Even if he re­fuses to quit, with the ANC back­ing an op­po­si­tion-led no-con­fi­dence mo­tion on Thurs­day, Zuma ap­pears to have run out of road af­ter nine years in of­fice marked by po­lit­i­cal tu­mult and eco­nomic stag­na­tion.

ANC chief whip Jack­son Mthembu said Deputy Pres­i­dent Cyril Ramaphosa, whose elec­tion as head of the ANC in De­cem­ber marked the be­gin­ning of the end of Zuma’s ten­ure, could be sworn in as head of state as early as Fri­day.

“Af­ter we have voted for the re­moval of the pres­i­dent of the Repub­lic to­mor­row – and de­pend­ing on the avail­abil­ity of the chief jus­tice – we will also elect a new pres­i­dent,” Mthembu told a news con­fer­ence in Cape Town.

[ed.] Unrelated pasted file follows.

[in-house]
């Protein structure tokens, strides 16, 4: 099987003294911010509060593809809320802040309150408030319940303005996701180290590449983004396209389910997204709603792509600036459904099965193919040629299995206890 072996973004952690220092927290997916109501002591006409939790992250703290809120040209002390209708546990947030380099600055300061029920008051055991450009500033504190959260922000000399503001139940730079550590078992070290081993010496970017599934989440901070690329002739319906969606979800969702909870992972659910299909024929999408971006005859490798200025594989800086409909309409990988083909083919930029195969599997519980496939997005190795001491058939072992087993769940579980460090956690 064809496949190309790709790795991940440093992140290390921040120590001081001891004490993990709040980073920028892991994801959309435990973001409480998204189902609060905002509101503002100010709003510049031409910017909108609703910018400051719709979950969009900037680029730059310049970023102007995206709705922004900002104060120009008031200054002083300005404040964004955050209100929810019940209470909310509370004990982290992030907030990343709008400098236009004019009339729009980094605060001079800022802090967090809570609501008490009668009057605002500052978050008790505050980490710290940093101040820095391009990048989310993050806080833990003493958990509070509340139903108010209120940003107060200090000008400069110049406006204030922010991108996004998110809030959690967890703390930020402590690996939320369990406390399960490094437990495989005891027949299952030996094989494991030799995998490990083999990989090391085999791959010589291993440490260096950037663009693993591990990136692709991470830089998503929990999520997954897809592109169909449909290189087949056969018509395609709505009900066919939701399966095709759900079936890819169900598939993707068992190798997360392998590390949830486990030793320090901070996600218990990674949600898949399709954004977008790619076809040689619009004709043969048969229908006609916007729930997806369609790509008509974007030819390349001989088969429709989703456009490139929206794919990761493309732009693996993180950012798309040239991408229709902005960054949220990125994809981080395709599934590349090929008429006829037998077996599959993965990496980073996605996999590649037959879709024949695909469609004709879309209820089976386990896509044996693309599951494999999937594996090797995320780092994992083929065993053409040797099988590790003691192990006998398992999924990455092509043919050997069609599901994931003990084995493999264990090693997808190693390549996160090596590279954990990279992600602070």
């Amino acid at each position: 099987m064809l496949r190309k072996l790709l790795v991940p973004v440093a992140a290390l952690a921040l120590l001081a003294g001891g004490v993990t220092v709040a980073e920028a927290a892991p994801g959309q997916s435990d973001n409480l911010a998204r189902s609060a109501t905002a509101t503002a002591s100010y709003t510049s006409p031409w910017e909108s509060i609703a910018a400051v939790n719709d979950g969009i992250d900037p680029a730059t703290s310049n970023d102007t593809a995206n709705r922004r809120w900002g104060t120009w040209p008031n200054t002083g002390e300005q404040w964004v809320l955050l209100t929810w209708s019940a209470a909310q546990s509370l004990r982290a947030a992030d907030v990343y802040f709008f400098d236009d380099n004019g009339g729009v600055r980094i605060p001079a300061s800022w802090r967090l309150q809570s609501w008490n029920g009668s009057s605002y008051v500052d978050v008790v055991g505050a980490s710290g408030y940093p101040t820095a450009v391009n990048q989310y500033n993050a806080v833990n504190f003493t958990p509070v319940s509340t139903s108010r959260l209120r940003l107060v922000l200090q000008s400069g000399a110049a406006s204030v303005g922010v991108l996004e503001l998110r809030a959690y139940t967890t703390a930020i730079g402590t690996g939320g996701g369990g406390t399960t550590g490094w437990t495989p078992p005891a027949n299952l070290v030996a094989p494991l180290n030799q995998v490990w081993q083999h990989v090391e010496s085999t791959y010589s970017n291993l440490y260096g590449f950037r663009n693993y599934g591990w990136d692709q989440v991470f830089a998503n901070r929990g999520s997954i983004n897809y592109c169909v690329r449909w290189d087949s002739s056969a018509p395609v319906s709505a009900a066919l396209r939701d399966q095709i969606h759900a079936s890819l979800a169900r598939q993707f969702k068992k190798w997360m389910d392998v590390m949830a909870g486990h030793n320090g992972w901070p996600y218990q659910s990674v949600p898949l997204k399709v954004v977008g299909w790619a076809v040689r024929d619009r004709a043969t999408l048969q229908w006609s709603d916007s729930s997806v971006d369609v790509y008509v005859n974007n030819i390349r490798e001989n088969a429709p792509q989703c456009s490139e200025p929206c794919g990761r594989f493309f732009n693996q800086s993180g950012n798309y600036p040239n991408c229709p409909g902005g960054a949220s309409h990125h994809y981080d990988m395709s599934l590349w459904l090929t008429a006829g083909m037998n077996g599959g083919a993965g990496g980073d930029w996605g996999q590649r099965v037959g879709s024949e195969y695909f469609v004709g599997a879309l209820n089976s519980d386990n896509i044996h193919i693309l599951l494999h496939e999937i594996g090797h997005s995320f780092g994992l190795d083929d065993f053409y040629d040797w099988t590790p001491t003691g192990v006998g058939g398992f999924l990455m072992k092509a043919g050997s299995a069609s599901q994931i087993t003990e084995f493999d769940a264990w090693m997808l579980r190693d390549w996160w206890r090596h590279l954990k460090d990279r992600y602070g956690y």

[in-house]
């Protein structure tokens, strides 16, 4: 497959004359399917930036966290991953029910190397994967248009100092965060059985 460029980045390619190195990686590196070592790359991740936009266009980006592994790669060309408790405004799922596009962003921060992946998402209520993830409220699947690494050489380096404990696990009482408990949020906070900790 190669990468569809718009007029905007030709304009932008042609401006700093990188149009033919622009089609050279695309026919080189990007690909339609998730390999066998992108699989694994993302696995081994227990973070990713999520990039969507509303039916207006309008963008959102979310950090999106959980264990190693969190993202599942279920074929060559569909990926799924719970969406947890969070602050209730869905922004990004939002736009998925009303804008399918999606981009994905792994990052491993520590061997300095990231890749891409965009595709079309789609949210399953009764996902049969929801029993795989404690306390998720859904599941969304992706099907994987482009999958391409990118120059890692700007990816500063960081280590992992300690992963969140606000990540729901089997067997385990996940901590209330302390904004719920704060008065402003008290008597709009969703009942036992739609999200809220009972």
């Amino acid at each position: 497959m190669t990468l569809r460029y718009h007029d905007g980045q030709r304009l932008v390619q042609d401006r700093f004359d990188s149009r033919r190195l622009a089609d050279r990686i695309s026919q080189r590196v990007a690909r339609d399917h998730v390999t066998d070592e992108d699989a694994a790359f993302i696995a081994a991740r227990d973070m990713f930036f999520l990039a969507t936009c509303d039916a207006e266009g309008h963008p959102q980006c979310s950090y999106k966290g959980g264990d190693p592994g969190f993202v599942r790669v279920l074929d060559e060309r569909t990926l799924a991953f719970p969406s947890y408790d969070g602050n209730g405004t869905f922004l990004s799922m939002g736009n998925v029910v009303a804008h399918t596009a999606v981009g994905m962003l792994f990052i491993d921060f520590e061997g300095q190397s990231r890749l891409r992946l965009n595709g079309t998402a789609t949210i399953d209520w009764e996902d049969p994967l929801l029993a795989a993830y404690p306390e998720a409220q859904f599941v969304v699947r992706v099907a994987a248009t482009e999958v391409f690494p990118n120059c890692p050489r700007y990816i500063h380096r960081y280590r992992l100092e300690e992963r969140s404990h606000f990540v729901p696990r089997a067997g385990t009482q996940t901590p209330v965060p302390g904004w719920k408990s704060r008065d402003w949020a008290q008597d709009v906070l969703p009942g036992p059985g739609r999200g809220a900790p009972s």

The rand, which has gained ground when­ever Zuma has hit po­lit­i­cal tur­bu­lence, soared more than 1% to a two-and-ahalf-year high of 11.79 against the dol­lar.

More ar­rests

The speed of Zuma’s demise af­ter two weeks of dither­ing by the ANC has stunned South Africa.

The early morn­ing raid, which the po­lice’s elite Hawks unit said re­sulted in three ar­rests, took place amid re­ports Zuma was pre­par­ing to tell the coun­try he was step­ping down

The SABC, South Africa’s state broad­caster, said a Gupta fam­ily mem­ber was among those de­tained. A se­nior ju­di­cial source said po­lice ex­pected to ar­rest up to seven more peo­ple and that Gupta fam­ily mem­bers would be among them.

“You can’t bring a mat­ter of this na­ture to court and not charge the peo­ple who have ben­e­fited the most,” the source, who has knowl­edge of the po­lice’s moves, told Reuters.